Stephen Paddock seemed “happy” and “upbeat” while purchasing one of the 47 weapons in his deadly arsenal — shaking hands with the gun-store manager who sold it to him and telling the man to “have a great day” — less than a week before his Las Vegas massacre, a report says.
“It was a normal day,” recalled Guns & Guitars general manager Christopher Sullivan.
“He came in and filled out his paperwork, went across the street, did some shopping at Walmart, came back, shook my hand, said ‘have a great day’ and out the door he went,” Sullivan told the Desert Valley Times.
Paddock, 64, had come into the Mesquite, Nevada, store last Thursday to buy a bolt action rifle — just days before he carried out the deadliest mass shooting in modern US history.
“He never would’ve given an inclination about what was going on in his mind,” Sullivan said. “It’s something I’ve run through my head a million times trying to figure out if I’ve missed something.”
Paddock, an avid gun owner, was known to come into the firearms store on a regular basis — typically to have his rifles cleaned, according to Sullivan.
So it wasn’t alarming that he was looking to add another to his already massive weapons cache.
“He was a very active shooter, he shot a lot,” Sullivan said. “He owned a lot of guns, a lot of AR-15 style rifles. We did a lot of gun cleaning for him. I’ve cleaned pretty much every gun he owns…Unfortunately, a couple of those guns were used in that hotel room.”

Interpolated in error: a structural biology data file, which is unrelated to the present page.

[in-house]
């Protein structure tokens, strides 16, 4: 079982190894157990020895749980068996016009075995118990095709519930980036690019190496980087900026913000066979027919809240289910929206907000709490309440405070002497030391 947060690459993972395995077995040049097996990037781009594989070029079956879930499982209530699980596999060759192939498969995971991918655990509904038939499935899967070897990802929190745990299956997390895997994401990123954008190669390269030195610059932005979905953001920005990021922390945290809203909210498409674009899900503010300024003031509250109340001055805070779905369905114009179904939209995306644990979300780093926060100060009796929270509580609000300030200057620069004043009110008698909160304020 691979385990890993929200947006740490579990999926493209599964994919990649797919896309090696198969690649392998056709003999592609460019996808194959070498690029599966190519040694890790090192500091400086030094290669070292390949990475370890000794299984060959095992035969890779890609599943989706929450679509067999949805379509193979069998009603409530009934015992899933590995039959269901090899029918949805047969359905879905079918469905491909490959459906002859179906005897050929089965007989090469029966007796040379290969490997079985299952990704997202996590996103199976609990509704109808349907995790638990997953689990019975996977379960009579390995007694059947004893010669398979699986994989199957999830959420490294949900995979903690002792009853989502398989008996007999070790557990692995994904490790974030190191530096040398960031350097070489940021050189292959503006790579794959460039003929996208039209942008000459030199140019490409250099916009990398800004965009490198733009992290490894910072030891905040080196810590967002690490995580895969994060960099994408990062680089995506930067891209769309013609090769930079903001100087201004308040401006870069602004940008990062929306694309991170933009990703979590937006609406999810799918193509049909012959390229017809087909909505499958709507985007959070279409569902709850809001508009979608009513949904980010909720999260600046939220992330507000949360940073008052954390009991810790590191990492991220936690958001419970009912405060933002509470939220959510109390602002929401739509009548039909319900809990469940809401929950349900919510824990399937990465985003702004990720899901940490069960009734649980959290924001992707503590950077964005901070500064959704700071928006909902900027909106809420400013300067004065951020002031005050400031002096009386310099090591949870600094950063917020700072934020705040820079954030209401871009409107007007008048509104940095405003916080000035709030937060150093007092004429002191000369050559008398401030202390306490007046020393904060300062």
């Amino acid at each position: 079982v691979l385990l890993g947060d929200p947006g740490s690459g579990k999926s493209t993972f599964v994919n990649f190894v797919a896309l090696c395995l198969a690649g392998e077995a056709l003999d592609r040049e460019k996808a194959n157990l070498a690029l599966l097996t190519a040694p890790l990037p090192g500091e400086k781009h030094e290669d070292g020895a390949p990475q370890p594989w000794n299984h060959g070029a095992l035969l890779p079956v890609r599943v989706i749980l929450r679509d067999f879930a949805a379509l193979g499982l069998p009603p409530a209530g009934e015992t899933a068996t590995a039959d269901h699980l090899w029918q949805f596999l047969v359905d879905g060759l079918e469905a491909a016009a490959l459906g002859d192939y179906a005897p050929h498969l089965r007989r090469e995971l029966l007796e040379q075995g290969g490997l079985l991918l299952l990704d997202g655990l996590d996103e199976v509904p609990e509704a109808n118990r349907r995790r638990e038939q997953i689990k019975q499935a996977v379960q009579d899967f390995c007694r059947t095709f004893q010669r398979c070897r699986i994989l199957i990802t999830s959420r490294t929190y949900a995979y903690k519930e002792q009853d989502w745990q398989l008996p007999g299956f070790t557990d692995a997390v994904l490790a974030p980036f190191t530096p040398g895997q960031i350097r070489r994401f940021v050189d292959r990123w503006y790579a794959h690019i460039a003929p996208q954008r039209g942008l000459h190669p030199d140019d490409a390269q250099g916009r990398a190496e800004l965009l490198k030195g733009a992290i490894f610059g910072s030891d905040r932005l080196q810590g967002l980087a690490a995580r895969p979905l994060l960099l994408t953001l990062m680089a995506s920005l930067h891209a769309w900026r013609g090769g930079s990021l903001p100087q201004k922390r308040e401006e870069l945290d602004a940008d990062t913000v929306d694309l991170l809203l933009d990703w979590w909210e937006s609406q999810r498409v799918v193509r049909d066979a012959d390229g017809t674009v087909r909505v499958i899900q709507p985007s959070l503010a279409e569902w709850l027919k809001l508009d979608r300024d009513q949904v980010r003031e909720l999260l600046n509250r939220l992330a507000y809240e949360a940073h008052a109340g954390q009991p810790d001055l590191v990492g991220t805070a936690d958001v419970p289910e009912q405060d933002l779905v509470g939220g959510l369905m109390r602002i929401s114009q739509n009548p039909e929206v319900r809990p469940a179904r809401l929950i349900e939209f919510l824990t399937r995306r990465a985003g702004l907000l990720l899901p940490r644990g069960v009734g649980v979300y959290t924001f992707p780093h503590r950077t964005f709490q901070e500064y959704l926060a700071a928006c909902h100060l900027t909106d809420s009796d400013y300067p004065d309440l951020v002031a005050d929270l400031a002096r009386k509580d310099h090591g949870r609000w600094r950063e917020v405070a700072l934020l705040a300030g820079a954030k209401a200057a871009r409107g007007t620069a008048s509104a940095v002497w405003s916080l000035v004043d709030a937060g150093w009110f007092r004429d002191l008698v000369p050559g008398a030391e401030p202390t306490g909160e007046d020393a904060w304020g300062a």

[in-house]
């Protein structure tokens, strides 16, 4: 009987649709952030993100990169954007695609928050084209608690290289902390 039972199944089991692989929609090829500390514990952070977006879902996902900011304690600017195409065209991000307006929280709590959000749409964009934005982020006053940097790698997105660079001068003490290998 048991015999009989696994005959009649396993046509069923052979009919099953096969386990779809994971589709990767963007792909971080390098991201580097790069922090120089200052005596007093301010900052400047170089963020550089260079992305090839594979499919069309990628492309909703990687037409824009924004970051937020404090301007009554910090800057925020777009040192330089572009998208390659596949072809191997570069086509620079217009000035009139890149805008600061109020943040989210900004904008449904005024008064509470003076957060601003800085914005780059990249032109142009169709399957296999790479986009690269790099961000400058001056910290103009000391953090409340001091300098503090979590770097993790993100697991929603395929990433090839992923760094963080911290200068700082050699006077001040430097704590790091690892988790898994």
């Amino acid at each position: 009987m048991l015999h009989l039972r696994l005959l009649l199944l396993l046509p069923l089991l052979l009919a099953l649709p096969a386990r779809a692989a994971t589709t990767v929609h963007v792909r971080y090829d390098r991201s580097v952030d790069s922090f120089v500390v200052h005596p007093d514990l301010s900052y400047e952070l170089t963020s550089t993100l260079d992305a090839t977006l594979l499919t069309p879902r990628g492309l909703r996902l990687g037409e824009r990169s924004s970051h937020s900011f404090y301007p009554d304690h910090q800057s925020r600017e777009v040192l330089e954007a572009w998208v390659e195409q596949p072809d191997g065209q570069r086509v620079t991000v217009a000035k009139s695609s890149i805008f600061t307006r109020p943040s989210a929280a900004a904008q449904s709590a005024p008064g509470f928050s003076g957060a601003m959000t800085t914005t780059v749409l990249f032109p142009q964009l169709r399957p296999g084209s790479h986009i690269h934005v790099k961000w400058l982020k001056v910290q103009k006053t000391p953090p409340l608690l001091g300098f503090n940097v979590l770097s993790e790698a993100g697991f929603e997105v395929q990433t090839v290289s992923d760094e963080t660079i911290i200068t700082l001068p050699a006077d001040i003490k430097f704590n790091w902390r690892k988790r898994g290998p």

Sullivan told the Times that Paddock seemed like his usual self when he came in, adding that he never once detected any aggression, anger or irritation from him.
“He was upbeat, happy, normal guy — shake hands, have a good day,” Sullivan explained. “It just wasn’t there, man. At some point, he snapped. What made him snap? I don’t know.”
Speaking to CBS News earlier in the day Wednesday, Sullivan described how he didn’t feel guilty about selling Paddock the guns — but rather sick to his stomach.
“It made me physically ill to think that we had interacted with him and he had committed such a tragedy,” the manager said.
He told the Times that Paddock had passed every background check that was run on him and all the guns he bought from them were purchased legally.
“That’s what gets me the worst, wondering if I missed something,” Sullivan said. “So I’ve literally replayed it in my mind thousands of times and we did everything the right way, but there wasn’t anything we could’ve done about it…For us to know we’ve been touched by him in our lives and as a community is tragic. It truly is. Could we have done anything differently? I don’t think we could have. Nobody in town knew who he was or what he was capable of, and neither did we.”